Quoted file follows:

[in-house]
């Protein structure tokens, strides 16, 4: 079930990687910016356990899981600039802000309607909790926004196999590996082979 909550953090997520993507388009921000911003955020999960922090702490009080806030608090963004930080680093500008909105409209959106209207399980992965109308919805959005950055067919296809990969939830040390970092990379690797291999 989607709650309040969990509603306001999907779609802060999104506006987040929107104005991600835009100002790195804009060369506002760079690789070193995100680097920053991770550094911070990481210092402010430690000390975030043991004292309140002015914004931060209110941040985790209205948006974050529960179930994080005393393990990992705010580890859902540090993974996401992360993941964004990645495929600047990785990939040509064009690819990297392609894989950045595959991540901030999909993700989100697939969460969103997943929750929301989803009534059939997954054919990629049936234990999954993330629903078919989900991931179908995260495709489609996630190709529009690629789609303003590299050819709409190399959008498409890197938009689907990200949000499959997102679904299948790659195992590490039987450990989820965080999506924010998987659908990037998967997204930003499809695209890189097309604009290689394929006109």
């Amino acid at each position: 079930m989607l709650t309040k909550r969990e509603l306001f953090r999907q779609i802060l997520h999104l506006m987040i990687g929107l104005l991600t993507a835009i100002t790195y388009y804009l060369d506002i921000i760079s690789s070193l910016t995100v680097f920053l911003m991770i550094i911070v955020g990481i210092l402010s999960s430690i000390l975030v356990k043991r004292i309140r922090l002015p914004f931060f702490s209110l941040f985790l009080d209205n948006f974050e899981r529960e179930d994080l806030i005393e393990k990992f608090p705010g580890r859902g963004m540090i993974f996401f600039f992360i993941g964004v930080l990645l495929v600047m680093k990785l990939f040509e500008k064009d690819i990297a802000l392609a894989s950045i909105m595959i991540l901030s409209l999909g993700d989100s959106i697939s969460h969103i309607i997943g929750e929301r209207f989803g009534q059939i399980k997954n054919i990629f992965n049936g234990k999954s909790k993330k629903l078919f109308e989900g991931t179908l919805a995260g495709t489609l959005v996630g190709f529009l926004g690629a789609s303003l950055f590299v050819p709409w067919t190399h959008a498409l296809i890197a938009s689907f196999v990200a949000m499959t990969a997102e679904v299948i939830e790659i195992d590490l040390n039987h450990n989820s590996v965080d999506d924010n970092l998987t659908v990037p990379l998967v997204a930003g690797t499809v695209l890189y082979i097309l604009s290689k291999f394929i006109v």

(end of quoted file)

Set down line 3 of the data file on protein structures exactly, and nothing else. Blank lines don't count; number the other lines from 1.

């Amino acid at each position: 079930m989607l709650t309040k909550r969990e509603l306001f953090r999907q779609i802060l997520h999104l506006m987040i990687g929107l104005l991600t993507a835009i100002t790195y388009y804009l060369d506002i921000i760079s690789s070193l910016t995100v680097f920053l911003m991770i550094i911070v955020g990481i210092l402010s999960s430690i000390l975030v356990k043991r004292i309140r922090l002015p914004f931060f702490s209110l941040f985790l009080d209205n948006f974050e899981r529960e179930d994080l806030i005393e393990k990992f608090p705010g580890r859902g963004m540090i993974f996401f600039f992360i993941g964004v930080l990645l495929v600047m680093k990785l990939f040509e500008k064009d690819i990297a802000l392609a894989s950045i909105m595959i991540l901030s409209l999909g993700d989100s959106i697939s969460h969103i309607i997943g929750e929301r209207f989803g009534q059939i399980k997954n054919i990629f992965n049936g234990k999954s909790k993330k629903l078919f109308e989900g991931t179908l919805a995260g495709t489609l959005v996630g190709f529009l926004g690629a789609s303003l950055f590299v050819p709409w067919t190399h959008a498409l296809i890197a938009s689907f196999v990200a949000m499959t990969a997102e679904v299948i939830e790659i195992d590490l040390n039987h450990n989820s590996v965080d999506d924010n970092l998987t659908v990037p990379l998967v997204a930003g690797t499809v695209l890189y082979i097309l604009s290689k291999f394929i006109v």